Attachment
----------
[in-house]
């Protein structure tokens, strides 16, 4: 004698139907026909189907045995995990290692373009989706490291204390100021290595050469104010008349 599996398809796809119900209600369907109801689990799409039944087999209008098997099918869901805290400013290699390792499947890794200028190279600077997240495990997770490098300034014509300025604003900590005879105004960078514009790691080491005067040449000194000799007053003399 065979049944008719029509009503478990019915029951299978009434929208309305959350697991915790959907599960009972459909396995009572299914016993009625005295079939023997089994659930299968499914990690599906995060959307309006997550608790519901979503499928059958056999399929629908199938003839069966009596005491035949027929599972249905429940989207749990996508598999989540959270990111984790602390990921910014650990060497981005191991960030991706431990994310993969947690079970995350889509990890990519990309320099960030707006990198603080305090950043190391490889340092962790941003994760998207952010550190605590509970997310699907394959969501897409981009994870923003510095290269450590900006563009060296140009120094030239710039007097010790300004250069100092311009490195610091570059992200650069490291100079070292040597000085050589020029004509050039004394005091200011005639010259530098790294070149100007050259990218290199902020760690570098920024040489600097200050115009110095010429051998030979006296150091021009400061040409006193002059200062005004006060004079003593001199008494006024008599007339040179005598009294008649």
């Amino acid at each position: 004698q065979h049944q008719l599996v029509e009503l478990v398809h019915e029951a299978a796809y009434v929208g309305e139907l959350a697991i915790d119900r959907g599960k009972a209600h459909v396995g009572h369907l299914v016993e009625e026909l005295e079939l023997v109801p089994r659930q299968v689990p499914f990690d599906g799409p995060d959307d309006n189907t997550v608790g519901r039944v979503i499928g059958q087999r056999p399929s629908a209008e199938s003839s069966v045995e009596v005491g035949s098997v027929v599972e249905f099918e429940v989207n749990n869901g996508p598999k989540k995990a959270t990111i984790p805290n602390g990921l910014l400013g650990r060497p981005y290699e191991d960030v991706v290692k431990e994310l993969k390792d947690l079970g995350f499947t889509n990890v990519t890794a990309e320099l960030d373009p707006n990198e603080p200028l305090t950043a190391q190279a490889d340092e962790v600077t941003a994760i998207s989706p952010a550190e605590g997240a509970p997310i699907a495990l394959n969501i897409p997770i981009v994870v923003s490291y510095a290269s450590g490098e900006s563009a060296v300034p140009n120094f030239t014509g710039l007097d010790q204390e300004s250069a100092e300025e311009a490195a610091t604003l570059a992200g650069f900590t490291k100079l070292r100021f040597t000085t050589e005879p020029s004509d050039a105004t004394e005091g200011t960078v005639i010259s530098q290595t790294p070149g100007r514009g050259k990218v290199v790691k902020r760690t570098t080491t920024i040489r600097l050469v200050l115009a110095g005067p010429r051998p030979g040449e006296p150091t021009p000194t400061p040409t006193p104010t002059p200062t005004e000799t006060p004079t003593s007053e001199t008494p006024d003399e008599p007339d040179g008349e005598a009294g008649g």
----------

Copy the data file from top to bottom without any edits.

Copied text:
[in-house]
């Protein structure tokens, strides 16, 4: 004698139907026909189907045995995990290692373009989706490291204390100021290595050469104010008349 599996398809796809119900209600369907109801689990799409039944087999209008098997099918869901805290400013290699390792499947890794200028190279600077997240495990997770490098300034014509300025604003900590005879105004960078514009790691080491005067040449000194000799007053003399 065979049944008719029509009503478990019915029951299978009434929208309305959350697991915790959907599960009972459909396995009572299914016993009625005295079939023997089994659930299968499914990690599906995060959307309006997550608790519901979503499928059958056999399929629908199938003839069966009596005491035949027929599972249905429940989207749990996508598999989540959270990111984790602390990921910014650990060497981005191991960030991706431990994310993969947690079970995350889509990890990519990309320099960030707006990198603080305090950043190391490889340092962790941003994760998207952010550190605590509970997310699907394959969501897409981009994870923003510095290269450590900006563009060296140009120094030239710039007097010790300004250069100092311009490195610091570059992200650069490291100079070292040597000085050589020029004509050039004394005091200011005639010259530098790294070149100007050259990218290199902020760690570098920024040489600097200050115009110095010429051998030979006296150091021009400061040409006193002059200062005004006060004079003593001199008494006024008599007339040179005598009294008649």
């Amino acid at each position: 004698q065979h049944q008719l599996v029509e009503l478990v398809h019915e029951a299978a796809y009434v929208g309305e139907l959350a697991i915790d119900r959907g599960k009972a209600h459909v396995g009572h369907l299914v016993e009625e026909l005295e079939l023997v109801p089994r659930q299968v689990p499914f990690d599906g799409p995060d959307d309006n189907t997550v608790g519901r039944v979503i499928g059958q087999r056999p399929s629908a209008e199938s003839s069966v045995e009596v005491g035949s098997v027929v599972e249905f099918e429940v989207n749990n869901g996508p598999k989540k995990a959270t990111i984790p805290n602390g990921l910014l400013g650990r060497p981005y290699e191991d960030v991706v290692k431990e994310l993969k390792d947690l079970g995350f499947t889509n990890v990519t890794a990309e320099l960030d373009p707006n990198e603080p200028l305090t950043a190391q190279a490889d340092e962790v600077t941003a994760i998207s989706p952010a550190e605590g997240a509970p997310i699907a495990l394959n969501i897409p997770i981009v994870v923003s490291y510095a290269s450590g490098e900006s563009a060296v300034p140009n120094f030239t014509g710039l007097d010790q204390e300004s250069a100092e300025e311009a490195a610091t604003l570059a992200g650069f900590t490291k100079l070292r100021f040597t000085t050589e005879p020029s004509d050039a105004t004394e005091g200011t960078v005639i010259s530098q290595t790294p070149g100007r514009g050259k990218v290199v790691k902020r760690t570098t080491t920024i040489r600097l050469v200050l115009a110095g005067p010429r051998p030979g040449e006296p150091t021009p000194t400061p040409t006193p104010t002059p200062t005004e000799t006060p004079t003593s007053e001199t008494p006024d003399e008599p007339d040179g008349e005598a009294g008649g």